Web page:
Although formal ethical guidelines for non-governmentally funded PLR are yet to be put in place, this does not exempt PLR from ethical review in principle. This ethical review in PLR requires a common stake among all participants. This common stake means that all who take part in the project share an investment in the conduct and outcomes of the research. This stake even extends to those in traditional research conditions, in which greater attention to the participant experience stands to benefit not just the participant, but the ultimate quality of the research in terms of improved data annotation, participant retention.8 42 While best practices continue to be developed for specific use in higher-risk projects, low-risk, observational PLR may not need to wait for governmental guidelines to formalise its methods and contribute its findings to the scientific literature. Our experience suggests that encouraging ethical reflection among a small group while asking research questions that can be answered using low-risk procedures can safely generate participant benefits.
As is often the case with new research methodologies, our learning is biased by our narrow context, intentional minimal-risk design and unique community of self-trackers. Larger, more diverse cohorts and other distinctive communities may find discussion based ethical-review less applicable to their context. Additionally, this project and writing of this manuscript took place prior to and during the adoption of changing ethical regulations across national borders (ie, the General Data Protection Regulation). We chose to limit our introduction largely to ethical regulatory frameworks in the US, acknowledging that the UK and EU regulations are relatively similar in content and implementation practices.
PLR is an emerging form of investigation in which responsibility is shared more equally between participants and participant-organisers. The PLR described in this paper is novel in two ways. First, it is the first PLR, to the authors’ knowledge, in which all participants formed unique research questions to explore and collected and managed all data individually. Second, the cohort engaged in ethical reflection before, during and on conclusion of the project and used documentation of these discussions to create guiding principles for future PLR. This PLR retained 88% participation through its conclusion and 100% satisfaction among finishing participants. We conclude that low-risk PLR involving single-subject study in a small group may be conducted responsibly and ethically by incorporating an ethical reflection process at onset and throughout the study duration. It is our hope that the principles generated during this PLR may encourage discussion and development of ethical PLR practices.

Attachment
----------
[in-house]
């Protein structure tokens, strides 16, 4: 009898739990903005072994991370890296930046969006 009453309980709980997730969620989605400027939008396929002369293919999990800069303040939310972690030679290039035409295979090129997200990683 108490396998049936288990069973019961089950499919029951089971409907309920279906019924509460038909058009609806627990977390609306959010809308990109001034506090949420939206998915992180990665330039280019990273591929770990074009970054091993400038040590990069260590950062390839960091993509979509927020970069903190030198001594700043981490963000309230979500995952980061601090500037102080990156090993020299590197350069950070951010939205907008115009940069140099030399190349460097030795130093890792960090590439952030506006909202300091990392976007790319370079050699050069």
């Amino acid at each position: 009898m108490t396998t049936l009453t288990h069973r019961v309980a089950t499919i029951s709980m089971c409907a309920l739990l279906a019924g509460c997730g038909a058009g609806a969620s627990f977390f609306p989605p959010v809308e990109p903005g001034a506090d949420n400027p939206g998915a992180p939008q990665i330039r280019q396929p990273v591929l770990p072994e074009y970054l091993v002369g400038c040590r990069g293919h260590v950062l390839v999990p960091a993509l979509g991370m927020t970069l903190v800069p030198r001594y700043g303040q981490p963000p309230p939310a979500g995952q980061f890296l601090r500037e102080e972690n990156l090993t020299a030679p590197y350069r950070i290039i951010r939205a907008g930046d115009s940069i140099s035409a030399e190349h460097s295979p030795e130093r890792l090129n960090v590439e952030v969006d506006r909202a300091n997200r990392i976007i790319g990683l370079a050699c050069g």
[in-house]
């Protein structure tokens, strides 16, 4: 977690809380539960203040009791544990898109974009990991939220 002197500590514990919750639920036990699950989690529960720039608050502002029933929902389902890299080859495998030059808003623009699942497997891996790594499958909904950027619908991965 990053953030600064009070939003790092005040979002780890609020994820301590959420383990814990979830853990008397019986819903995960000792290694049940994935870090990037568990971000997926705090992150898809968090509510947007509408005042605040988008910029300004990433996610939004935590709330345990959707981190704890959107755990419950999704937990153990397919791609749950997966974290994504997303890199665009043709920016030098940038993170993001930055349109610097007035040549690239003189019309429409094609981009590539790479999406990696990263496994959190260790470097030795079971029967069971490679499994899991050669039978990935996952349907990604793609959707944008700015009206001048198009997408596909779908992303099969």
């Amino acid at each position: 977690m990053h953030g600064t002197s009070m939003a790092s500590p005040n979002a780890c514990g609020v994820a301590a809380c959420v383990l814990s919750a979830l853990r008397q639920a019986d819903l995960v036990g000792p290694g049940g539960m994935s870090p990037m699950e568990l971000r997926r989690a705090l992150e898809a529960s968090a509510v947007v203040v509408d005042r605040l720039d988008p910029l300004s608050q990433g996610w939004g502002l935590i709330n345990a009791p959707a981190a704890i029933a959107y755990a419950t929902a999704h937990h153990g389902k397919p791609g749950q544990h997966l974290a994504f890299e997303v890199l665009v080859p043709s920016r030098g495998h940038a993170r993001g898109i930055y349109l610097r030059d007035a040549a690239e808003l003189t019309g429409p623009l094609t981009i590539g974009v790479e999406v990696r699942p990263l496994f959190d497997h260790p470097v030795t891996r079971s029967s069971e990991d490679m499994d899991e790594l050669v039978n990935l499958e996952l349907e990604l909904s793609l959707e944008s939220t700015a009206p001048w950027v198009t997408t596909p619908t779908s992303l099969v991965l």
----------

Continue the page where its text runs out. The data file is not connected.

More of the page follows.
We would like to thank all participants in Blood Testers for their excellent work in shaping this PLR. We would also like to thank Dr. Sunita Vohra and Dr. Martijn de Groot for their careful reading and commentary on the manuscript.
Contributors AG led the project, which is the case under analysis in this manuscript, conducted all interviews, contributed to data analysis with CN, and led writing and editing of the manuscript. GW contributed to conception and organisation of the project and to writing and editing of the manuscript. CN contributed to the conception and guidance of the ethical reflection process, data analysis with AG, and writing and editing of the manuscript.
Funding Funding for the project was provided by a grant from Amgen Inc. to Quantified Self Labs. The company did not contribute to the research question(s), methods, analysis or interpretation. Amgen Inc. did not have access to data obtained via this project and has not had the opportunity to review this paper prior to its submission for peer-reviewed publication.
Competing interests None declared.
Provenance and peer review Not commissioned; externally peer reviewed.
Data sharing statement As interview transcripts contain personally identifying information that cannot easily be removed while preserving the content of the interview (e.g., discussion of individuals’ health condition in the context of their experiments, discussion of the death of a family member’s impact on trying to complete a project, descriptions of other participants in the context of their projects), transcripts will not be shared.
Patient consent for publication Not required.